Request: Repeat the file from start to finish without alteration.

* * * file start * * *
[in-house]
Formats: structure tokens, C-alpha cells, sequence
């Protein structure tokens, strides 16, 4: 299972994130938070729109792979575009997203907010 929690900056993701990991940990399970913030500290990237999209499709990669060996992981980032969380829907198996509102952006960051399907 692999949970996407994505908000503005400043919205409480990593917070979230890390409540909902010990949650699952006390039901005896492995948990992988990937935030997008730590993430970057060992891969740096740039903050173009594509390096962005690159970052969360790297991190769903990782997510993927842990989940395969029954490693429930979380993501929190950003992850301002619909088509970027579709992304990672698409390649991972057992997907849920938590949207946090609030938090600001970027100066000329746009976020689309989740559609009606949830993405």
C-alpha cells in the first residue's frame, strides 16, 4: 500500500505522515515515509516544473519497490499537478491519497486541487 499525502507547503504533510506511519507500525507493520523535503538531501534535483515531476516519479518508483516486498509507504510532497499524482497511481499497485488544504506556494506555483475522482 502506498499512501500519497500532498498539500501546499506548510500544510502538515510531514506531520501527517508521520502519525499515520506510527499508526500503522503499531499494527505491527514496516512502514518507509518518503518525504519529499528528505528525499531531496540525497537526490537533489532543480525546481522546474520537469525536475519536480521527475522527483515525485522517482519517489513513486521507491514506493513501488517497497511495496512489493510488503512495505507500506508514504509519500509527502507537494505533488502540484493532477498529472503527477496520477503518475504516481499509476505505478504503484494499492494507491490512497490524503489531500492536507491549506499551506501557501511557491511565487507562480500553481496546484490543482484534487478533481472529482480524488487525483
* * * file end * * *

[in-house]
Formats: structure tokens, C-alpha cells, sequence
């Protein structure tokens, strides 16, 4: 299972994130938070729109792979575009997203907010 929690900056993701990991940990399970913030500290990237999209499709990669060996992981980032969380829907198996509102952006960051399907 692999949970996407994505908000503005400043919205409480990593917070979230890390409540909902010990949650699952006390039901005896492995948990992988990937935030997008730590993430970057060992891969740096740039903050173009594509390096962005690159970052969360790297991190769903990782997510993927842990989940395969029954490693429930979380993501929190950003992850301002619909088509970027579709992304990672698409390649991972057992997907849920938590949207946090609030938090600001970027100066000329746009976020689309989740559609009606949830993405």
C-alpha cells in the first residue's frame, strides 16, 4: 500500500505522515515515509516544473519497490499537478491519497486541487 499525502507547503504533510506511519507500525507493520523535503538531501534535483515531476516519479518508483516486498509507504510532497499524482497511481499497485488544504506556494506555483475522482 502506498499512501500519497500532498498539500501546499506548510500544510502538515510531514506531520501527517508521520502519525499515520506510527499508526500503522503499531499494527505491527514496516512502514518507509518518503518525504519529499528528505528525499531531496540525497537526490537533489532543480525546481522546474520537469525536475519536480521527475522527483515525485522517482519517489513513486521507491514506493513501488517497497511495496512489493510488503512495505507500506508514504509519500509527502507537494505533488502540484493532477498529472503527477496520477503518475504516481499509476505505478504503484494499492494507491490512497490524503489531500492536507491549506499551506501557501511557491511565487507562480500553481496546484490543482484534487478533481472529482480524488487525483